I am pleased to announce a new open access Cultural Anthropology Hot Spots forum, featuring essays from Nepal-focused social scientists ...
A couple of weeks ago, I received an email from a friend quoting a pretty scathing summation of the professionalizing impact of grad school made by David Graeber and Stevphen Shukaitis in their introduction to Constituent Imaginations. I won’t quote it in its entirety, but it opens asserting,
Graduate school is not on the whole meant to foster creativity or encourage students to produce new ideas. For the most part, it’s designed to break students down, to foster insecurity and fear as a way of life, and ultimately to crush that sense of joy in learning and playing with ideas that moved most students to dedicate their lives to the academy to begin with. (2007: 16)
I read this passage right after I had given my students their first ‘pop writing assignment’ of the quarter. I chose to administer pop writing assignments rather than pop quizzes because I don’t want them to memorize theories and concepts, I want them to think with them. What better way to think than through writing? I aim for such assignments to foster creativity not crush it. With their notes and access to my power point lectures, I asked them to take an hour and answer this question in five hundred words:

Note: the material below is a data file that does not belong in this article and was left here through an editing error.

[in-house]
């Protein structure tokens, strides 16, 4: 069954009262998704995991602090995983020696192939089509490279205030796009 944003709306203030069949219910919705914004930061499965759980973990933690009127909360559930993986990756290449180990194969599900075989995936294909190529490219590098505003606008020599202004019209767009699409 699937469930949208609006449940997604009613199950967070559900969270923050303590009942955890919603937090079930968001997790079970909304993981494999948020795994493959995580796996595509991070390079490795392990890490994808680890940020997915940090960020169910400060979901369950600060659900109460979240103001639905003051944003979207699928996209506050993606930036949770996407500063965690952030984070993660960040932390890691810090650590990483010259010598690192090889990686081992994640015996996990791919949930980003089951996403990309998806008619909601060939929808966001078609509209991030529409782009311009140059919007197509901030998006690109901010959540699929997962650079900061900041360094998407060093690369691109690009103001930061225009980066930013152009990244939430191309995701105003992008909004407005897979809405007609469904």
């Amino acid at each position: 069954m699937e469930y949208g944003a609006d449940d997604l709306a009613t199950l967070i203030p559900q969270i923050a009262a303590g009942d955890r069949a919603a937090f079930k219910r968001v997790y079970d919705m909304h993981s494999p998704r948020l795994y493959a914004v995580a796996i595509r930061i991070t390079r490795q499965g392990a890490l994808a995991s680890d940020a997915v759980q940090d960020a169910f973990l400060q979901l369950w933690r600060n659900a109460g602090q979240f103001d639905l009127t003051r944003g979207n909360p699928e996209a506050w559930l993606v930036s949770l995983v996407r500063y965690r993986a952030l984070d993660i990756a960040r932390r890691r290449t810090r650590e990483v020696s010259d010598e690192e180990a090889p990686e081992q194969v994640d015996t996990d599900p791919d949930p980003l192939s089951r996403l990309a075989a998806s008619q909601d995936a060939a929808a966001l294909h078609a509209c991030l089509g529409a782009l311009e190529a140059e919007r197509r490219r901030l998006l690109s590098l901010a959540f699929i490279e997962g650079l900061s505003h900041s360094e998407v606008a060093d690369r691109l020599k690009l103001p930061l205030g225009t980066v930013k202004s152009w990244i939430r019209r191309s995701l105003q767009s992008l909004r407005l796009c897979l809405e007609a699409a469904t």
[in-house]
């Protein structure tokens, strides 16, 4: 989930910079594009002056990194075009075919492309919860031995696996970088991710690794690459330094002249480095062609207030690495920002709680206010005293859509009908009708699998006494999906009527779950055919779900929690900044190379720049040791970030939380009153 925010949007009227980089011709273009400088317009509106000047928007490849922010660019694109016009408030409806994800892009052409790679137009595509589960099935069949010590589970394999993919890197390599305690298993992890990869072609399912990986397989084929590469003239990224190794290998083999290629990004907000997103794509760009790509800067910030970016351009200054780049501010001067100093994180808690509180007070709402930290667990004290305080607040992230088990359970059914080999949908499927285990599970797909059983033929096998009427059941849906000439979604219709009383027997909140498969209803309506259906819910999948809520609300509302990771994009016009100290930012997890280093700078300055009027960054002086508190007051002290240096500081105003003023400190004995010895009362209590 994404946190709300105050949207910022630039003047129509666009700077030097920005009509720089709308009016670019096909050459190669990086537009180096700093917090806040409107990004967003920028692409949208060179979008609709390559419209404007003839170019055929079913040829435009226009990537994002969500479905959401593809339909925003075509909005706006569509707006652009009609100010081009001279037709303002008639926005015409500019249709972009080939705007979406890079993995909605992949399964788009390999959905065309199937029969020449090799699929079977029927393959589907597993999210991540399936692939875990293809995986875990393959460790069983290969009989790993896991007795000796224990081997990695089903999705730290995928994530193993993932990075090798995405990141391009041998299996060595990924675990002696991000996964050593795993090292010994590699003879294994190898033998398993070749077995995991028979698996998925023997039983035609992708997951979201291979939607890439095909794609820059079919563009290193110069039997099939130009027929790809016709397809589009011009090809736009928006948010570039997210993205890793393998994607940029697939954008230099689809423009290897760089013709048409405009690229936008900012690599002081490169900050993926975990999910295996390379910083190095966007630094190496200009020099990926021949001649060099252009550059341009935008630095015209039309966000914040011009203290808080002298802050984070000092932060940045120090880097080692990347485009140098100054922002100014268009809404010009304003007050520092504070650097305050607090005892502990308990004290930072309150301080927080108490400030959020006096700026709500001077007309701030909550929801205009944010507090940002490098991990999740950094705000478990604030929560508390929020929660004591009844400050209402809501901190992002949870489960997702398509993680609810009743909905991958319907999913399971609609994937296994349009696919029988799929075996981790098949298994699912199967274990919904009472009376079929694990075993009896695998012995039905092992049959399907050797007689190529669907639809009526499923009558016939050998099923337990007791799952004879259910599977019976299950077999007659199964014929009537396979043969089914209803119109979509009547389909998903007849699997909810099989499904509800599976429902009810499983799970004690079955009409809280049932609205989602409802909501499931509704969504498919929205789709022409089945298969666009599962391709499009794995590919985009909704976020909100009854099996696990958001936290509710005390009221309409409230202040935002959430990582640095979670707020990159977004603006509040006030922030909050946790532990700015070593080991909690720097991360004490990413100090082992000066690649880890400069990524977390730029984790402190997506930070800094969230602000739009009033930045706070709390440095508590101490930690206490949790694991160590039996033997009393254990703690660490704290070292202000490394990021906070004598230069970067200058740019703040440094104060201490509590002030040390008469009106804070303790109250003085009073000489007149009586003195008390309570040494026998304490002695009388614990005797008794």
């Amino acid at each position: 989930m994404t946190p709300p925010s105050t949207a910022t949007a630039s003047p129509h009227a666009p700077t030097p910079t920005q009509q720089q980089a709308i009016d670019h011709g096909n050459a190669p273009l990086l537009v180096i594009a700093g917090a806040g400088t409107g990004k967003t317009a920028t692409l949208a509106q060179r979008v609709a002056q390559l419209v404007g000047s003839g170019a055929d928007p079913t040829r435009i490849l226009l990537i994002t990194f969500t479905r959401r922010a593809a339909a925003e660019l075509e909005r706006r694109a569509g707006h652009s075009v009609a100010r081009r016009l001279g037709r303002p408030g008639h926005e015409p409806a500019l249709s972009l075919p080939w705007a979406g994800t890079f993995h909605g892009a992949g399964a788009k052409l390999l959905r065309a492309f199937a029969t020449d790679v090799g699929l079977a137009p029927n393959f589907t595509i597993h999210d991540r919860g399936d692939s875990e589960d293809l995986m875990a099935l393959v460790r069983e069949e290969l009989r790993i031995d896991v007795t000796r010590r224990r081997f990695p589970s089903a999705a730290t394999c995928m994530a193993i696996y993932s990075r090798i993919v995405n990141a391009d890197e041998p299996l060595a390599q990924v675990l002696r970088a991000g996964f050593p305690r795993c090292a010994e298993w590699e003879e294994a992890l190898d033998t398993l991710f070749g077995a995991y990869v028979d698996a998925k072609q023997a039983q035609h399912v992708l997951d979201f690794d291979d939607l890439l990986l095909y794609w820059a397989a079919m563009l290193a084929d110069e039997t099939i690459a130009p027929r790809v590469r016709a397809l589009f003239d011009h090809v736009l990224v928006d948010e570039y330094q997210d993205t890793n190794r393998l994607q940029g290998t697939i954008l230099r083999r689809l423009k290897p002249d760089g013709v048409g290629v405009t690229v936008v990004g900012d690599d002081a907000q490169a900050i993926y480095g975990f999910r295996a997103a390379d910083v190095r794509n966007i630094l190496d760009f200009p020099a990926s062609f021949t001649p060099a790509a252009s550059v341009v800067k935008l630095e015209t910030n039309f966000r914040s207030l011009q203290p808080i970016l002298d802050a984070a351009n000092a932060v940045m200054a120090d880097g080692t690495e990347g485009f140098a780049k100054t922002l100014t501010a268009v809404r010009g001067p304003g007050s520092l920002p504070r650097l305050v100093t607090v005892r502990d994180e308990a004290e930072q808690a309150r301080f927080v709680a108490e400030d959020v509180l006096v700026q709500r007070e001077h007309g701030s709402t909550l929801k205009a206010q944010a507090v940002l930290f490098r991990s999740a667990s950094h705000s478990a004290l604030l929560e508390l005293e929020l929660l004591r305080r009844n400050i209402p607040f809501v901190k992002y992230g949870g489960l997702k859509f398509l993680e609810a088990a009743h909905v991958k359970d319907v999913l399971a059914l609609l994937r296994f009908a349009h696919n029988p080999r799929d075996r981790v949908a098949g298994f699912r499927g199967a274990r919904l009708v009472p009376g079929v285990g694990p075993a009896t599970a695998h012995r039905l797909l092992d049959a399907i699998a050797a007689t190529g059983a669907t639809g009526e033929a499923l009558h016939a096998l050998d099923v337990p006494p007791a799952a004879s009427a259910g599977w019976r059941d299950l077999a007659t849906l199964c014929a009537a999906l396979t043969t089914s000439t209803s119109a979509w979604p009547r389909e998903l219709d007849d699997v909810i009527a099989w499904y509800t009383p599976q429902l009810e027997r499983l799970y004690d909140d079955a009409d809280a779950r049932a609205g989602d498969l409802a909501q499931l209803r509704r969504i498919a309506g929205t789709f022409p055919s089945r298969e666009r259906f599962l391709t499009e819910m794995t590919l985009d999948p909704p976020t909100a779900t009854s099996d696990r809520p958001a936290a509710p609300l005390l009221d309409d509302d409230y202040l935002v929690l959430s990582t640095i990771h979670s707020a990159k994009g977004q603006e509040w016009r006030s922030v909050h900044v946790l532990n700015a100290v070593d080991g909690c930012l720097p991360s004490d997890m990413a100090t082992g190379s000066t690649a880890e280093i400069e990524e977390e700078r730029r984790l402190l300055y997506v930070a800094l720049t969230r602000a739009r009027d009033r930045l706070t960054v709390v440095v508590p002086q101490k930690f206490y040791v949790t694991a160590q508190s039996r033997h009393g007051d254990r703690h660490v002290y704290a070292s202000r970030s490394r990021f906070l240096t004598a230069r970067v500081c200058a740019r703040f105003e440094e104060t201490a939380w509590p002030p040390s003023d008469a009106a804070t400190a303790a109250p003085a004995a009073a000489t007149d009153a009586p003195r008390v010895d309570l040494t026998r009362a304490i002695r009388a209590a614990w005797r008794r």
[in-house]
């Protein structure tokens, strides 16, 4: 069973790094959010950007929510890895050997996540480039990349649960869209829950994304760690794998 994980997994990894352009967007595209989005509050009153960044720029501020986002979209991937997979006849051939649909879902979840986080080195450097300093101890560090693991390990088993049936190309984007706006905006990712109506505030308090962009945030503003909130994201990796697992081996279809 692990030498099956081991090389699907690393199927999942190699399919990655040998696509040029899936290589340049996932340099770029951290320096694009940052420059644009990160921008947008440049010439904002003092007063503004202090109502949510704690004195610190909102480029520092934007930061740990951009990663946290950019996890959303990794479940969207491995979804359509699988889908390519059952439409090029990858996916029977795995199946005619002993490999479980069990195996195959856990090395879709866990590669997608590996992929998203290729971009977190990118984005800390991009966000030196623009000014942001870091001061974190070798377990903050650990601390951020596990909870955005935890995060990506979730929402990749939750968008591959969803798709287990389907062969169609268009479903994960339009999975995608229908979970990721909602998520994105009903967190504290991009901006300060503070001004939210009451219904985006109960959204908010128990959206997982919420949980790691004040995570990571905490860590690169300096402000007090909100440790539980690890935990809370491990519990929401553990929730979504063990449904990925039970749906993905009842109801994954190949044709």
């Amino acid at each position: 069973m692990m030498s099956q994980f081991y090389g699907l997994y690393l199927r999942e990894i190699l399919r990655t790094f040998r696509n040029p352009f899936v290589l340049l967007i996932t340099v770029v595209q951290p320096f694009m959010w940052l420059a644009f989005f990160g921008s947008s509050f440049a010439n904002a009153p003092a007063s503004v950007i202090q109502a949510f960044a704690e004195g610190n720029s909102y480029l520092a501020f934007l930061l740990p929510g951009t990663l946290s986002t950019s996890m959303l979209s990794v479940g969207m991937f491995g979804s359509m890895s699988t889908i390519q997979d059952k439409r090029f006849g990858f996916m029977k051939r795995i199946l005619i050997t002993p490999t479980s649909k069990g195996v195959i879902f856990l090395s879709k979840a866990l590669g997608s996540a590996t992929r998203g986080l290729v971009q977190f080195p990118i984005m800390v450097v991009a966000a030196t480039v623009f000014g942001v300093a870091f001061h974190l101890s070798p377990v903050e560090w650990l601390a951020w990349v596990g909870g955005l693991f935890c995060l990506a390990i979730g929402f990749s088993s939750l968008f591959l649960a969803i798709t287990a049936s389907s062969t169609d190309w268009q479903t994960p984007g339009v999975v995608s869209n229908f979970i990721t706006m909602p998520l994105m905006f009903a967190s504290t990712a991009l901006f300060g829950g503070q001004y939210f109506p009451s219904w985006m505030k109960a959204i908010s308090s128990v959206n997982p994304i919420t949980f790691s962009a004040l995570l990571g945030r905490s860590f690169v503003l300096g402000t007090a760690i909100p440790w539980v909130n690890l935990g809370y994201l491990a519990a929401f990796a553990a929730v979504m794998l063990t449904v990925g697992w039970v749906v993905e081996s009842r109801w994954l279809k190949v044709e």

Men make their own history, but they do not make it just as they please; they do not make it under circumstances chosen by themselves, but under circumstances directly encountered, given and transmitted from the past.
― Karl Marx (1852) The 18th Brumaire of Louis Bonaparte
Needing to become what one is is a feature of modern living…
― Zygmunt Bauman (2000) Liquid Modernity
What terms, concepts and theories have we learned that help you understand these two quotes, their relationship to one another, and how they are relevant to contemporary youth experience? Please provide an example of how contemporary youth become who they are by making their own lives, but not under conditions of their own choosing.
Now the thing about creativity is that it surprises and delights. And that is what I experienced when I received an email from my student, Lorenzo Davis, right after reading Graeber and Shukaitis’s quote. He had sent me the picture he drew while working through his ideas for his essay. His essay hit on key ideas I had been teaching: master identities, the myth of meritocracy, and our actual ability to forge our individual paths. But the picture, the picture is what surprised and delighted me. It reminded me why I went to graduate school and why teaching has been one of the best antidotes to the professionalizing process. Lorenzo graciously agreed to share his picture.